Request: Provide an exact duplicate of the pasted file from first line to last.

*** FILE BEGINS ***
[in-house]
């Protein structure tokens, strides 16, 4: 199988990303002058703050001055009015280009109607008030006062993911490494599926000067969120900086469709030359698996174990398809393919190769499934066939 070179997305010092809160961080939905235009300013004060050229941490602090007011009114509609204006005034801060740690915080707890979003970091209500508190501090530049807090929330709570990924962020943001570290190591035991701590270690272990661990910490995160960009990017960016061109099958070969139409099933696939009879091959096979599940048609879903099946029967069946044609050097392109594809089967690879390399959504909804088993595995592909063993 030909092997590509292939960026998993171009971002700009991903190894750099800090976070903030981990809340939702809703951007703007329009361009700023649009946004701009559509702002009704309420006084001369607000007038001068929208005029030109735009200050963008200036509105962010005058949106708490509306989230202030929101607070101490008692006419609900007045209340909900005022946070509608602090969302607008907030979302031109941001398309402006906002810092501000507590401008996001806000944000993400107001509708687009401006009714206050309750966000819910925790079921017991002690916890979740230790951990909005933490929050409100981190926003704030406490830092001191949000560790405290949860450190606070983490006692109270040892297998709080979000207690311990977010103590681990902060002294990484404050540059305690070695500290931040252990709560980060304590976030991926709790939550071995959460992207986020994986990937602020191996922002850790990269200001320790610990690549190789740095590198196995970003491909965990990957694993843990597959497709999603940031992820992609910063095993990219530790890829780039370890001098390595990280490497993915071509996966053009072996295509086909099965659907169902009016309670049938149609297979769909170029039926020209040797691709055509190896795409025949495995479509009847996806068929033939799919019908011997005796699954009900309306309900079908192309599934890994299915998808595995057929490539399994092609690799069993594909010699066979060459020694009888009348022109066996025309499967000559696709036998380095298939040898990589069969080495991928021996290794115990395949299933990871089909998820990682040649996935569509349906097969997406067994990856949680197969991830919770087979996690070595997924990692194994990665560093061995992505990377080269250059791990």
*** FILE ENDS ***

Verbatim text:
[in-house]
């Protein structure tokens, strides 16, 4: 199988990303002058703050001055009015280009109607008030006062993911490494599926000067969120900086469709030359698996174990398809393919190769499934066939 070179997305010092809160961080939905235009300013004060050229941490602090007011009114509609204006005034801060740690915080707890979003970091209500508190501090530049807090929330709570990924962020943001570290190591035991701590270690272990661990910490995160960009990017960016061109099958070969139409099933696939009879091959096979599940048609879903099946029967069946044609050097392109594809089967690879390399959504909804088993595995592909063993 030909092997590509292939960026998993171009971002700009991903190894750099800090976070903030981990809340939702809703951007703007329009361009700023649009946004701009559509702002009704309420006084001369607000007038001068929208005029030109735009200050963008200036509105962010005058949106708490509306989230202030929101607070101490008692006419609900007045209340909900005022946070509608602090969302607008907030979302031109941001398309402006906002810092501000507590401008996001806000944000993400107001509708687009401006009714206050309750966000819910925790079921017991002690916890979740230790951990909005933490929050409100981190926003704030406490830092001191949000560790405290949860450190606070983490006692109270040892297998709080979000207690311990977010103590681990902060002294990484404050540059305690070695500290931040252990709560980060304590976030991926709790939550071995959460992207986020994986990937602020191996922002850790990269200001320790610990690549190789740095590198196995970003491909965990990957694993843990597959497709999603940031992820992609910063095993990219530790890829780039370890001098390595990280490497993915071509996966053009072996295509086909099965659907169902009016309670049938149609297979769909170029039926020209040797691709055509190896795409025949495995479509009847996806068929033939799919019908011997005796699954009900309306309900079908192309599934890994299915998808595995057929490539399994092609690799069993594909010699066979060459020694009888009348022109066996025309499967000559696709036998380095298939040898990589069969080495991928021996290794115990395949299933990871089909998820990682040649996935569509349906097969997406067994990856949680197969991830919770087979996690070595997924990692194994990665560093061995992505990377080269250059791990």